In much of India, individuals who populate these informal spaces are capital's rejects. They are those who have been forcefully removed from their lands through the process of primitive accumulation but haven’t been absorbed in industrial jobs or other professions. As the late Indian economist Kalyan Sanyal argued in his book Rethinking Capitalist Development, in postcolonial contexts these individuals occupy a “wasteland”: a space outside of capitalist relations, without any prospect of being absorbed within it as such. They are just as much produced as waste as the waste objects that fall out of capitalist circulation.
The individuals who labor in the informal sector are not individuals in the abstract sense of Homo economicus but a very particular group of human waste expelled from the circuits of capital. As waste-people work with objects that are – or will become – waste, a new life develops around things.
In his essay “Thing Theory,” Bill Brown suggests that “We begin to confront the thingness of objects when they stop working for us: when the drill breaks, when the car stalls, when the windows get filthy, when their flow within the circuits of production and distribution, consumption and exhibition, has been arrested, however momentarily.”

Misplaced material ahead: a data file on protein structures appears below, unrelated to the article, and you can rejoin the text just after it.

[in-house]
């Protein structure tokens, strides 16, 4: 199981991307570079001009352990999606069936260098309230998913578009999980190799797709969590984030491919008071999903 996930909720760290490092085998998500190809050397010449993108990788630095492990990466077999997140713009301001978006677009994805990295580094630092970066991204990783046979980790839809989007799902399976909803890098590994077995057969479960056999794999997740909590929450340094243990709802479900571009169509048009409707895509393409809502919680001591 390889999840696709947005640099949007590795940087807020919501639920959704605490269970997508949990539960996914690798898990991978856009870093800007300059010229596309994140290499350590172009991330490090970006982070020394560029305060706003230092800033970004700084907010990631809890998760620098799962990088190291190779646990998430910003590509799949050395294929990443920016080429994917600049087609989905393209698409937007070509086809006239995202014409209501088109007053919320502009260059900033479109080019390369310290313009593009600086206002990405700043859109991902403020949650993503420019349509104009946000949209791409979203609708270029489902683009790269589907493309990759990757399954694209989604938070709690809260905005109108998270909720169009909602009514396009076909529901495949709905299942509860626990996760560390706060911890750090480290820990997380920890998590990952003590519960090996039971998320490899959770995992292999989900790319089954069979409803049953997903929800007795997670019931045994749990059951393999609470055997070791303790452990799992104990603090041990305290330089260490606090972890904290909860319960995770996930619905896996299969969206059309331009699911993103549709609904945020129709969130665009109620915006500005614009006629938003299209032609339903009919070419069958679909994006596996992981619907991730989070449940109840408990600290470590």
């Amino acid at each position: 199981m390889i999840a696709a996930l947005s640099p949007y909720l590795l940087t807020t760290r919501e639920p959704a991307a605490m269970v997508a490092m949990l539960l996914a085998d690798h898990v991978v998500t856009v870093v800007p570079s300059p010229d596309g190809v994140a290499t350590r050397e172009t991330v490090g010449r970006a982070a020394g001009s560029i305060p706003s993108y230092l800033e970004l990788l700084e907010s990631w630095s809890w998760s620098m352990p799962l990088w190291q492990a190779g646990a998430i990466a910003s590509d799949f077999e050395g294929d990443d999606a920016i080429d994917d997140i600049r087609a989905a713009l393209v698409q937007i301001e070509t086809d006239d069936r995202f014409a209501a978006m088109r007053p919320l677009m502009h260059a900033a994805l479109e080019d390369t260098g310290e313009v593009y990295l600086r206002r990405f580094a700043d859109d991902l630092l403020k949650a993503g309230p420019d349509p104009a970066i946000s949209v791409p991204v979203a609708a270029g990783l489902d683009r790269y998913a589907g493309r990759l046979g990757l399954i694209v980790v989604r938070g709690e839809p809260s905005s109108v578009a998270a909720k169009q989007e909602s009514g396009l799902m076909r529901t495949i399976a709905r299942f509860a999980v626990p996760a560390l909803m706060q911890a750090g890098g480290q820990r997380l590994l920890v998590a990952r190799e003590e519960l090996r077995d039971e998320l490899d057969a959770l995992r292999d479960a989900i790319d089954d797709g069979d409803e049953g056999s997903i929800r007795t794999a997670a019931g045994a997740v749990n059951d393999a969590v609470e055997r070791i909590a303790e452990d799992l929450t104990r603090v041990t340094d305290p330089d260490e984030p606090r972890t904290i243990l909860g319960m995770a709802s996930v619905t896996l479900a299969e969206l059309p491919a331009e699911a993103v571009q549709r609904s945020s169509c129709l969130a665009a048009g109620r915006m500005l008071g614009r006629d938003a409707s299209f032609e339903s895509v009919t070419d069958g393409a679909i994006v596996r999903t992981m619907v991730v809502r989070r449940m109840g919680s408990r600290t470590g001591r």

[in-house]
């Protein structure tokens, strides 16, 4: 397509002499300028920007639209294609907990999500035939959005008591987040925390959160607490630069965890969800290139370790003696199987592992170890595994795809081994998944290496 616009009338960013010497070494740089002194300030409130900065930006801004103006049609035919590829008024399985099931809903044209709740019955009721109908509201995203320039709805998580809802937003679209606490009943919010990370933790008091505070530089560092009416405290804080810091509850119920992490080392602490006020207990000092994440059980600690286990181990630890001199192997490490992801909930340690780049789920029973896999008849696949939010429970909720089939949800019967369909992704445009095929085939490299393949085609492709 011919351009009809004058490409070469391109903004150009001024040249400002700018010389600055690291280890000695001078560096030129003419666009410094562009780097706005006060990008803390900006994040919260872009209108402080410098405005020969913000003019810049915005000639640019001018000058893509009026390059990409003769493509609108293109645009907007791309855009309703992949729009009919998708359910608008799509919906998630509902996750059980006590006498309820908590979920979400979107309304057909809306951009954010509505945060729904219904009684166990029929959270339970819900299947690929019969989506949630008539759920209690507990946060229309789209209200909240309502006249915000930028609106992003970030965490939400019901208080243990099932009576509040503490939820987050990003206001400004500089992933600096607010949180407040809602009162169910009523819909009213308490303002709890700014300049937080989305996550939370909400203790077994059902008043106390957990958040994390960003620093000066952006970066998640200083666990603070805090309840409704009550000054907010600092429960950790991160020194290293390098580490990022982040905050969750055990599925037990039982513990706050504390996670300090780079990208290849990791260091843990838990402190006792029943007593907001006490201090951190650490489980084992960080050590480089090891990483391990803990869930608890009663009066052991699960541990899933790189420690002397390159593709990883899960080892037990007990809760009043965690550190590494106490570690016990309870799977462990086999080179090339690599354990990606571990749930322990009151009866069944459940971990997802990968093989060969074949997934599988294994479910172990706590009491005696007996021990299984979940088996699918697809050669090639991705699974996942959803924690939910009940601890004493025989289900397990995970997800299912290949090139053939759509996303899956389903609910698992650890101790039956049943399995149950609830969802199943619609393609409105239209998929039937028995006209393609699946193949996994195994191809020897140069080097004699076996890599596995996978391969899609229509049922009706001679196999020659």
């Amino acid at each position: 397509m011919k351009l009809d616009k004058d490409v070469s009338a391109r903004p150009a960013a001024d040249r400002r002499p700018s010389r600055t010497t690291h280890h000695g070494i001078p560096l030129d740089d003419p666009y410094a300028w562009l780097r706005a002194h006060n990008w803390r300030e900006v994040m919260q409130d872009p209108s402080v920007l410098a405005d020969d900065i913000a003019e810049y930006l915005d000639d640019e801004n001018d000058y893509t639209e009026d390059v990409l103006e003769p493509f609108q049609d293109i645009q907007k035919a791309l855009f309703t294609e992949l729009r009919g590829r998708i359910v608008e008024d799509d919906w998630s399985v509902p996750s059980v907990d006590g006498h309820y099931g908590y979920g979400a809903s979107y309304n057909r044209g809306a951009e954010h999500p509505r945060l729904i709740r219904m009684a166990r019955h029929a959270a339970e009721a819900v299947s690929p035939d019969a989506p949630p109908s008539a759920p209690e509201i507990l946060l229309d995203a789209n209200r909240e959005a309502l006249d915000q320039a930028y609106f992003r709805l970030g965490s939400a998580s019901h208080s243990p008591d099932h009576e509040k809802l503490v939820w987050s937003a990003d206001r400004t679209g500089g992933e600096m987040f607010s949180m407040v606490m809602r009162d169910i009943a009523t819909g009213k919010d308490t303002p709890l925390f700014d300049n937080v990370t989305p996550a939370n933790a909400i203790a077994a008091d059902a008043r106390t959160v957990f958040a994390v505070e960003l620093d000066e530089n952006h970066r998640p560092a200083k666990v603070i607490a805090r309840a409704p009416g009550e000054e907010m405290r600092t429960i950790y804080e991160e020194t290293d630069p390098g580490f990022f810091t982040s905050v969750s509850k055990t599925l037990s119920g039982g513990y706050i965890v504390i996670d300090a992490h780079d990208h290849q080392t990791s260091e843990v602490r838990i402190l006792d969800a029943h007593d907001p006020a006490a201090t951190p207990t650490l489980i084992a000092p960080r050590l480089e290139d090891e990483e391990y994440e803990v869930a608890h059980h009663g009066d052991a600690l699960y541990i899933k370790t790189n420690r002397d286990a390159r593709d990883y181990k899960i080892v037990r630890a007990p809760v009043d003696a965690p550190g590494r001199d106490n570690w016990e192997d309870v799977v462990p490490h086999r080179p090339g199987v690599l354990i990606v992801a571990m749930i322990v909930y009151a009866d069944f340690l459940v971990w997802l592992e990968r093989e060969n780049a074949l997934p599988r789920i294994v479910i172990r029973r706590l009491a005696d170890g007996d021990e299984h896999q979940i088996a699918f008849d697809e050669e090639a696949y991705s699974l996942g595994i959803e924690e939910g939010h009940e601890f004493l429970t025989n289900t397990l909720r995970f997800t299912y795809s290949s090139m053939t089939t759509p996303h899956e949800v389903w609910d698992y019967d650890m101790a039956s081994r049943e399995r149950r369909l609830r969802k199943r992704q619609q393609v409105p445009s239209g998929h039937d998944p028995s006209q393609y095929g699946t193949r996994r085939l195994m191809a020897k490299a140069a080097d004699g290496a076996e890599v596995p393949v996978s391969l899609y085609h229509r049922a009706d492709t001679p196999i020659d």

The thing in this sense forces us to confront the excesses that lie beyond consumer capitalism’s ideal subject-object relationship, one governed by notions of private property, ownership, and obsolescence. All the things Brown mentions are, in some sense, waste. And although his examples all have an element of temporariness to them (that is, the things may return to being normal objects if fixed, repaired or cleaned), in the aforementioned wastelands of capital, the sense of temporariness gives way to a more stable, permanent state in which repurposing is one aspect of a different, noncapitalist relation to objects.
People construct transport vehicles (called jugaads) out of irrigation pumps for engines, spare steering columns and wheels from old jeeps or trucks, and often homemade wooden chassis. These vehicles are generally unregistered and their owners don’t pay road tax. They do not run faster than 40 kms/hr, although the variety in which the makeshift chassis of trucks are attached to old Enfield bullet motorbike engines do make better time. These vehicles are a cheap mode of public transportation in rural areas where bus services are infrequent. In spite of several laws attempting to phase out these indigenous vehicles, they move both people and produce from villages to the nearest local town.